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 Politics Archive 2014

President Obama praises the states while criticizing the Republicans in congress for
not raising the minimum wage
by Nathan'ette Burdine: May 6, 2014

President Obama praised the states while criticizing congressional Republicans for not increasing the minimum wage. “While Republicans have been deciding whether to even allow a minimum wage bill to even come up for a vote, you’ve seen 10 states and the District of Columbia go ahead and raise theirs,” said President Obama.

President Obama’s comments were made a couple of hours after the Senate failed to get the 60 votes needed in order to overcome a filibuster and to move the minimum wage bill forward.

The vote was 54-42 and mostly along party lines. Republican Senator Bob Corker (R-TN) voted “yes” with the Democrats.

However, Sen. Corker made clear that he does not support everything in the Democrats’ bill. He said that his vote with the Democrats was based on his belief that there needs to be a debate about how best to help Americans who are struggling.

President Obama and fellow Democrats have been pushing for the minimum wage to be raised from $7.25 per hour to $10.10 per hour.

They argue that raising the minimum wage will help to lift several low-income Americans out of poverty.

In response to the Senate’s failure to move the bill forward, President Obama said, “By preventing even a vote on this bill, they prevented a raise for 28 million hardworking Americans. They said no to helping millions work their way out of poverty.”

Republicans have argued that increasing the minimum wage would result in more job lost and that the focus should be on job creation.

Senate Minority Leader Mitch McConnell (R-KY) stated that the Senate’s vote last Wednesday was “proof” that the Democrats do not have a plan for job creation and that they were “playing politics.”

Tim Pawlenty, former Republican governor of Minnesota, told Politico that he agrees there should be a “reasonable” increase in the minimum wage but that the Democrat’s plan is not one he will support.

Due to push back from the congressional Republicans, President Obama has said that he will act where he can.

And in February, he issued an executive order to raise the minimum wage for federal contractors to $10.10 per hour.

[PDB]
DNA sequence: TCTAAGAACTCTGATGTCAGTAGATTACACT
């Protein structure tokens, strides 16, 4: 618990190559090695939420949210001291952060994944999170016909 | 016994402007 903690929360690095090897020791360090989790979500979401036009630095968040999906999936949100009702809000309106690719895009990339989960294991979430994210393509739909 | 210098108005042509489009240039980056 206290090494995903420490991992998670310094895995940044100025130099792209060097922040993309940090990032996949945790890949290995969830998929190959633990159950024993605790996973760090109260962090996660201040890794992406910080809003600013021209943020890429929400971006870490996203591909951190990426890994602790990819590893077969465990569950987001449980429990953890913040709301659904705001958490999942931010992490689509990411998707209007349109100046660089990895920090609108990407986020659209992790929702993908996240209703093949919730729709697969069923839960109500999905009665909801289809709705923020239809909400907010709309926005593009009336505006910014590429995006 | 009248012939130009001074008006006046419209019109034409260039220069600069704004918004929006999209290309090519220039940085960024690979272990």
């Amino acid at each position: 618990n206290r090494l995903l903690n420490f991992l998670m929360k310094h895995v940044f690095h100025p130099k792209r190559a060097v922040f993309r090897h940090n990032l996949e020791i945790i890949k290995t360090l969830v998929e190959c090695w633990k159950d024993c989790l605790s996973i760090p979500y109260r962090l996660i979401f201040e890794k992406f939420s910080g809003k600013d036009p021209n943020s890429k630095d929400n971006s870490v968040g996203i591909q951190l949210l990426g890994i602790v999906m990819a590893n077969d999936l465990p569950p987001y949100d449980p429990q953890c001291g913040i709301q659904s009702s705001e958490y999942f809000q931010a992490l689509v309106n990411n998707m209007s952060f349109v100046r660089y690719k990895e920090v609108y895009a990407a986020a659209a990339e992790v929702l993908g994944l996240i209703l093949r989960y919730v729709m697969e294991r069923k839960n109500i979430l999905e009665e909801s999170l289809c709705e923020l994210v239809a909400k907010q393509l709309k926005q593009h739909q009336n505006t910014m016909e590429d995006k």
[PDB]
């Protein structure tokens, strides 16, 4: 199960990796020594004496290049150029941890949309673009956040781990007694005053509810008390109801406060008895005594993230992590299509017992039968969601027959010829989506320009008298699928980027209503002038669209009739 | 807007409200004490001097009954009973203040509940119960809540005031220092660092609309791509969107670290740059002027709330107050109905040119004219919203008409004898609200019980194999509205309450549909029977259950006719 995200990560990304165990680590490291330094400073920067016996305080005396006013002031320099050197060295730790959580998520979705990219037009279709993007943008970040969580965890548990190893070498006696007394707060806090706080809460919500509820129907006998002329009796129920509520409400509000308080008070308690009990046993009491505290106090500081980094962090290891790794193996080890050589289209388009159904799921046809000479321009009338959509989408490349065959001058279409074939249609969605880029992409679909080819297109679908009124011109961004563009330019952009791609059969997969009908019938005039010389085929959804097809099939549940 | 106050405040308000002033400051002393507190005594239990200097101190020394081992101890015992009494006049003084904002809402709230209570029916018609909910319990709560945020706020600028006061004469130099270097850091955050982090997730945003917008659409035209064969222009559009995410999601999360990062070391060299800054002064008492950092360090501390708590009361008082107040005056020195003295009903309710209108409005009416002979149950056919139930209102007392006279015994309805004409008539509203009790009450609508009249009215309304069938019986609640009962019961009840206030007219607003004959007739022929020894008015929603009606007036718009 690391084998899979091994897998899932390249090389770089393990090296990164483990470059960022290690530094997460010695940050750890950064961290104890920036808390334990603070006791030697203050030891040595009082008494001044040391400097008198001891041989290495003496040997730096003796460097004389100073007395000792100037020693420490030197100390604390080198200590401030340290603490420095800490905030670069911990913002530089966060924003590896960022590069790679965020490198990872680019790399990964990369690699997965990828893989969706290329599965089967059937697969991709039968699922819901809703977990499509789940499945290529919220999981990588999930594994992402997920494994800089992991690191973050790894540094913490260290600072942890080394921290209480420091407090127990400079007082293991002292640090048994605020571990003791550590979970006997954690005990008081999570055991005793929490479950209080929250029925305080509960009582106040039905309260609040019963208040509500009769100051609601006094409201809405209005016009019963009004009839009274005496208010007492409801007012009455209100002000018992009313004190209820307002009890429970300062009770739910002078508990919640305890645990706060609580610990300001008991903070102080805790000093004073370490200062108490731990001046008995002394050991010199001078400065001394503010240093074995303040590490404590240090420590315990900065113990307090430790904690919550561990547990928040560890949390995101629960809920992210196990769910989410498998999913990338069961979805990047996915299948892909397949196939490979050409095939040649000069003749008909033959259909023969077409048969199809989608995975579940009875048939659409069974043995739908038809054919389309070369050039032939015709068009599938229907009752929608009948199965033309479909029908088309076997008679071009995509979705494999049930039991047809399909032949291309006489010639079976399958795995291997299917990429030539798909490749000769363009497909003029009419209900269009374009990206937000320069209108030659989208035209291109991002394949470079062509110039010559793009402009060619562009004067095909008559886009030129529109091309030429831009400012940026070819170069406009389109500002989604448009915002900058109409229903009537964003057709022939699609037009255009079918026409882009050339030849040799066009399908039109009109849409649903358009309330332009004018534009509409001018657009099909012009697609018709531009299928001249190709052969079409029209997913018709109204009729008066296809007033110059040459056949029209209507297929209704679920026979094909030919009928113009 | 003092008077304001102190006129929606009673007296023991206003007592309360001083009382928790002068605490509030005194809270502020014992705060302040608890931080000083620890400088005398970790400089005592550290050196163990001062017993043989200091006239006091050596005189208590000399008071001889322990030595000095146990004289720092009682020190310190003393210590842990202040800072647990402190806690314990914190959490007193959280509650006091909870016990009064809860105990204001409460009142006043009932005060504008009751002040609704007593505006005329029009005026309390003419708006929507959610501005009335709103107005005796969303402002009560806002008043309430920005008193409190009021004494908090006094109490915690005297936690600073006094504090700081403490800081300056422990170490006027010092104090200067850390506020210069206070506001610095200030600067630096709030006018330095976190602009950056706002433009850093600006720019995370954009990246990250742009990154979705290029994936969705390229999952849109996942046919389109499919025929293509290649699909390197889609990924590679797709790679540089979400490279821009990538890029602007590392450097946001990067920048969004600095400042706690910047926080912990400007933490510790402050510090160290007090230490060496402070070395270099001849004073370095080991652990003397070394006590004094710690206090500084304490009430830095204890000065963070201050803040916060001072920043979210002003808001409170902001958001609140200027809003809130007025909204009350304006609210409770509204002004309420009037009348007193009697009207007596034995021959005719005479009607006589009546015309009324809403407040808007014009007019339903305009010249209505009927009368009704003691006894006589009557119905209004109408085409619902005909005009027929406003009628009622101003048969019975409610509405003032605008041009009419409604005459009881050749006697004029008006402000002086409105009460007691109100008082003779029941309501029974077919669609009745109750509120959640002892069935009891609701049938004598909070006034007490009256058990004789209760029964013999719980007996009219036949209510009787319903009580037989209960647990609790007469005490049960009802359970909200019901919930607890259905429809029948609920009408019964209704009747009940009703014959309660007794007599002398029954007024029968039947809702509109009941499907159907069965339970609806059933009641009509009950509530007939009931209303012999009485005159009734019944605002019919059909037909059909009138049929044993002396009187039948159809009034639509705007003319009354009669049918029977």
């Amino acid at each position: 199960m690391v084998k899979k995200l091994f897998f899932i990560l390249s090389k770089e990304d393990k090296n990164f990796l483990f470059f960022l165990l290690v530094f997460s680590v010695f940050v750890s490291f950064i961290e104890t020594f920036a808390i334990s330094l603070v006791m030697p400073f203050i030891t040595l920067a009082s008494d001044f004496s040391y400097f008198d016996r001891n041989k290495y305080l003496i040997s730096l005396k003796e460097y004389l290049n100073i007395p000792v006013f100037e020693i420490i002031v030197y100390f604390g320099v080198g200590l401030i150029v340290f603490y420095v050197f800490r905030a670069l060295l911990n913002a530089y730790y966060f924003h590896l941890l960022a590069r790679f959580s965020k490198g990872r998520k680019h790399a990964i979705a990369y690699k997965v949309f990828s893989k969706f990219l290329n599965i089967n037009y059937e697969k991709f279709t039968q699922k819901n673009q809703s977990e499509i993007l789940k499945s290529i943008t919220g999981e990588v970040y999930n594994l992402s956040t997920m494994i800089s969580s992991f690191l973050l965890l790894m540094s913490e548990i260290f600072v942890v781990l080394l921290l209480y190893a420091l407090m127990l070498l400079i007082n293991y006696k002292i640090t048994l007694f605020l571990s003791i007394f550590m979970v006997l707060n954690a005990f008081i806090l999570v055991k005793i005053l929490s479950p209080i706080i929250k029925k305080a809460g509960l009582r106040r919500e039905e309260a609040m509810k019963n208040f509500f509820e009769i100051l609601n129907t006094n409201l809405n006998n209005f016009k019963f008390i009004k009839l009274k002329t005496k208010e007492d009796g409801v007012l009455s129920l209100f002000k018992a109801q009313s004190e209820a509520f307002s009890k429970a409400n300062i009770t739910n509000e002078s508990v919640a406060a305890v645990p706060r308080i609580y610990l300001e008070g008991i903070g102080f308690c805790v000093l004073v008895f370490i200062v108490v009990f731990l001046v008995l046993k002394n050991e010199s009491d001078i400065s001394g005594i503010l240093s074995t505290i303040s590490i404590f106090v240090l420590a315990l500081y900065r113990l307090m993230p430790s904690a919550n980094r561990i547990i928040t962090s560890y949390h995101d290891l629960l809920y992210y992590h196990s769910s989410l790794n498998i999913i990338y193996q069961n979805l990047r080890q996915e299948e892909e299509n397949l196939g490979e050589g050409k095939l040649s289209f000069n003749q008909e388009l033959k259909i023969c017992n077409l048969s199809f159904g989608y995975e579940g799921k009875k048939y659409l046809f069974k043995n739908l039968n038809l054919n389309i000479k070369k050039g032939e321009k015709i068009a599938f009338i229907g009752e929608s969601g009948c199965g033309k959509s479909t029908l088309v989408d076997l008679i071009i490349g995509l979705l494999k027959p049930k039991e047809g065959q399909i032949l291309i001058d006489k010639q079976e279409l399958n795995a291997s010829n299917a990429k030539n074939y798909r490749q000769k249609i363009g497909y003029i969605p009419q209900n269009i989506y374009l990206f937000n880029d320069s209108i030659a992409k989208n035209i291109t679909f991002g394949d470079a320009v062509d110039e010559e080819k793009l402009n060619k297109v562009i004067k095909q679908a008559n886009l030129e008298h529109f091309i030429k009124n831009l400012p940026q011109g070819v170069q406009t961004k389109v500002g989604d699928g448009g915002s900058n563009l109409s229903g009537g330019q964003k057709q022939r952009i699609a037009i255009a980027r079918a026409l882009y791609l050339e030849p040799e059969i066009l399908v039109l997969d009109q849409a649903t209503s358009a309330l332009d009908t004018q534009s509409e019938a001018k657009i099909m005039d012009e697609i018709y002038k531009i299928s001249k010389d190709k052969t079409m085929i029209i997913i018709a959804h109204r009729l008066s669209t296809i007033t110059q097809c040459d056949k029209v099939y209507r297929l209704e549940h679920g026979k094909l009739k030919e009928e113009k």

He has also gone on a Jobs Tour, where he has touted his plan to get states, businesses, and colleges to work together in order to train potential workers.

In February 2014, the Congressional Budget Office (CBO) issued a report on the effects of increasing the minimum wage to either $9.00 per hour or $10.10 per hour.

The CBO concluded that more low-wage workers’ income would increase under the $10.10 per hour wage.

However, the report also showed that less people, 100,000 would lose their jobs if the minimum wage was increased to $9.00 per hour compared to 500,000 people who would lose their jobs if the minimum wage was increased to $10.10 per hour.

The CBO further noted that there is approximately a 67% chance, under the $9.00 per hour minimum wage increase, that 200,000 people could lose their jobs; whereas there is a 67% chance that 1,000,000 people would lose their jobs if the minimum wage was increased to $10.10 per hour.

The American public generally supports increasing the minimum wage. However, the public’s support for increasing the minimum wage tends to drop when the chances increase that there will be more workers laid off.

A recent Reason-Rupe poll showed that when there is no risk of businesses laying off workers, then 67% of Americans support increasing the minimum wage compared to 32% who oppose it.

But when there is a chance that businesses will lay off workers, the number of those who support increasing the minimum wage is 39% compared to 58% who oppose it.

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